I was maybe suckered too much by the subtitle, hoping for some good hulk smash of nonsense, and didn't read the fine print before buying. McIntyre is a philosopher of science, and so much of the book is more about not-solving the demarcation problem, i.e. how do you tell science from nonscience. In the main, I'm sympathetic to his treatment. It's just not a question that keeps me up at night.
As much as I've seen creationists and other pseudoscientists approvingly quoting Popper and Kuhn, I'm glad McIntyre craps on both of them. Or at least craps on Popper and what people generally think Kuhn said.
I say he not-solves the problem, because he doesn't find a 1-to-1 definition that would include all science and exclude all non-science. And I agree with him that this is probably a fools errand.
But he does find something to help, what he calls "The Scientific Attitude", and this is something that is found in science (but not exclusively in science). So one might be able to bake cakes with the scientific attitude, but that doesn't necessarily make baking a science. On the other hand, if you can show that a creationist is NOT adopting the scientific attitude, then we know that her version of creationism is not science.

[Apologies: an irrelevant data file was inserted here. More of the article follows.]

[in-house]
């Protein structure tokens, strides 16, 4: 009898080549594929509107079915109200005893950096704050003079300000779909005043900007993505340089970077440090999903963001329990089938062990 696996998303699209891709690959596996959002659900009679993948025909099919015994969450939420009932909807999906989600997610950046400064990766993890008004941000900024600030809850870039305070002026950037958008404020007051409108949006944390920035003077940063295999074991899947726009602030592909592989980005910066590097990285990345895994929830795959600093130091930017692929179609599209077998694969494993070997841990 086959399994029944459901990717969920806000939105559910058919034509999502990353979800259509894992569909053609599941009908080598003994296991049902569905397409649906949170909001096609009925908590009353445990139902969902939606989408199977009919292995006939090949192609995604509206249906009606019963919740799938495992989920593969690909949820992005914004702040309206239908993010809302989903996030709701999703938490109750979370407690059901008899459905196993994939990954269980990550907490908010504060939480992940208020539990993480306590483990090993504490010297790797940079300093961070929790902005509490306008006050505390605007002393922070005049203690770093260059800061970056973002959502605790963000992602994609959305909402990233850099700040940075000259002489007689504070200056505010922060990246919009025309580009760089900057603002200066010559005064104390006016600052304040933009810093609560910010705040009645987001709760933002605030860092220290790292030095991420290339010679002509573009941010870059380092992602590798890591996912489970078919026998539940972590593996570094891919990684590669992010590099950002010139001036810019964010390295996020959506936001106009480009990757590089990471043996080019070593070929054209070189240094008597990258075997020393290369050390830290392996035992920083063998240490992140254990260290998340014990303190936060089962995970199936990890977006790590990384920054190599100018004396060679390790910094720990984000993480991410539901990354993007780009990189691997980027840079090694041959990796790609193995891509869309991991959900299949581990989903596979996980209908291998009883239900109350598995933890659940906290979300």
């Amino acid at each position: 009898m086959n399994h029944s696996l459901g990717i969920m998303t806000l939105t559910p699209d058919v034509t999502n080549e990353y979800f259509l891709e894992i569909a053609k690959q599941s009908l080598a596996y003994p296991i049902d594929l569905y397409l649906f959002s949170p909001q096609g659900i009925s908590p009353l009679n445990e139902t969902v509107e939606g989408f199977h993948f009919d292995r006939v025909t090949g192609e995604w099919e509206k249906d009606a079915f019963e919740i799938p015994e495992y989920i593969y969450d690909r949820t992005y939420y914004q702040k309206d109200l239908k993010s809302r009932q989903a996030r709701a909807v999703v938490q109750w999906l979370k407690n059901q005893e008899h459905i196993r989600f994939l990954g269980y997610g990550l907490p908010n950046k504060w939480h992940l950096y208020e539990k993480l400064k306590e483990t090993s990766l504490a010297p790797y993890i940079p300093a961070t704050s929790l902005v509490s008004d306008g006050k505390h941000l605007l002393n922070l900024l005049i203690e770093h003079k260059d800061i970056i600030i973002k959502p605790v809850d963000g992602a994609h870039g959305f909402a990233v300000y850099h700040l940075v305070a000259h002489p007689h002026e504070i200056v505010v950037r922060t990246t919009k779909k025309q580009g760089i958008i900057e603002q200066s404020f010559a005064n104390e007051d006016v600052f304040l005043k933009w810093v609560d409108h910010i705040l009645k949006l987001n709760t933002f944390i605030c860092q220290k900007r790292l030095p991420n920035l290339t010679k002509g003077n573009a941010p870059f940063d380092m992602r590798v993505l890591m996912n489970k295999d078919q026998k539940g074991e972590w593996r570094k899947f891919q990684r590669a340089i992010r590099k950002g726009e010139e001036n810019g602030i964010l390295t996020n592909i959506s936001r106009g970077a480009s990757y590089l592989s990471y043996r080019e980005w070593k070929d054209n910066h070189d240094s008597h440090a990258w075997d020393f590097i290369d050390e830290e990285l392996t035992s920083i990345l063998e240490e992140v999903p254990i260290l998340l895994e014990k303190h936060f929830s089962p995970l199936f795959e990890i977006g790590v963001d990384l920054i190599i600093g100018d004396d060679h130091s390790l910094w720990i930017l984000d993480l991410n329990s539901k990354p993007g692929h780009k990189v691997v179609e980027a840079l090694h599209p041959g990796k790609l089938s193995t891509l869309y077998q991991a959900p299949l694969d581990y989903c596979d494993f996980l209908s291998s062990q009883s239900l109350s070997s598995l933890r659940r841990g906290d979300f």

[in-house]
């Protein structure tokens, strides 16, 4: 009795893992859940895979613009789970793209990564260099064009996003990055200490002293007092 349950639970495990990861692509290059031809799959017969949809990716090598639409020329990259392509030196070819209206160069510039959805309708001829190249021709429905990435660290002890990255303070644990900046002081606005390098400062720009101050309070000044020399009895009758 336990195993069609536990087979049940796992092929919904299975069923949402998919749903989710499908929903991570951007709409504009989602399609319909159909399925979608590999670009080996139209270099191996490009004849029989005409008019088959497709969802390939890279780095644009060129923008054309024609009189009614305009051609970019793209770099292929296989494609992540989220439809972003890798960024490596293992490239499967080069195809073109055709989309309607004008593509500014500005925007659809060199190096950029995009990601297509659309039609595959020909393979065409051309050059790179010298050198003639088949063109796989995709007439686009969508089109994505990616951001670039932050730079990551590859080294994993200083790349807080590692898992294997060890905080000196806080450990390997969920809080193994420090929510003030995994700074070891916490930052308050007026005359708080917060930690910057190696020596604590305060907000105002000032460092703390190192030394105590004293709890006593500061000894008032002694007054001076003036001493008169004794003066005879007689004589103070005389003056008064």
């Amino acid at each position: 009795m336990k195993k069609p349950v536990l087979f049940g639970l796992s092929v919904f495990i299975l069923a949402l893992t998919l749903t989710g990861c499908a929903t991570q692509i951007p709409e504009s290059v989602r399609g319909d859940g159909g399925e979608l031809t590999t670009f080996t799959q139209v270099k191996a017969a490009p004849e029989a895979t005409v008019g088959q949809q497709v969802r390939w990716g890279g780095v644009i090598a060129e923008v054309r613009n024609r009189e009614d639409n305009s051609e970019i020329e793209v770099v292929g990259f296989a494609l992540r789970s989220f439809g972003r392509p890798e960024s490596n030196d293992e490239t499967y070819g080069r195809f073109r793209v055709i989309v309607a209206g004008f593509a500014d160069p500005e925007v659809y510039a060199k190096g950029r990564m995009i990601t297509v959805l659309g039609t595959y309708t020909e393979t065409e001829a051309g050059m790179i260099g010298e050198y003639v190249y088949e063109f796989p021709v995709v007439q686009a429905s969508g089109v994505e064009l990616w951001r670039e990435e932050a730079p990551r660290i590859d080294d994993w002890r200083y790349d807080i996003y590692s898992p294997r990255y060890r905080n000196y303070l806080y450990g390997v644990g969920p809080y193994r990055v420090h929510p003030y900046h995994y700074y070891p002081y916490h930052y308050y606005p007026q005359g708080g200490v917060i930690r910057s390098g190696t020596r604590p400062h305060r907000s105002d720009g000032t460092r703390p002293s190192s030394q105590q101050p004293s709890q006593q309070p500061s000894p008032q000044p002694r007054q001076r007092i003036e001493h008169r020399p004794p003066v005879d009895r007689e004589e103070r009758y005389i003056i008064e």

In brief, phrasing things somewhat my own way, if you're doing science, then the ultimate decider is the universe. The scientific attitude is to be humble in the face of empirical data. If the data slays your theory, the scientific attitude is to take it with good grace, and modify your opinions and ideas, rather than trying to modify the data (fraud) or ignore the data (denialism) or play pigeon chess (pseudoscience).
He addresses how economics and the other social sciences could make better use of the scientific attitude (without having to become particle physics in the process). This is probably the most thought-provoking chapter of the book.
And he does hulk smash some stupidity, which is always agreeable.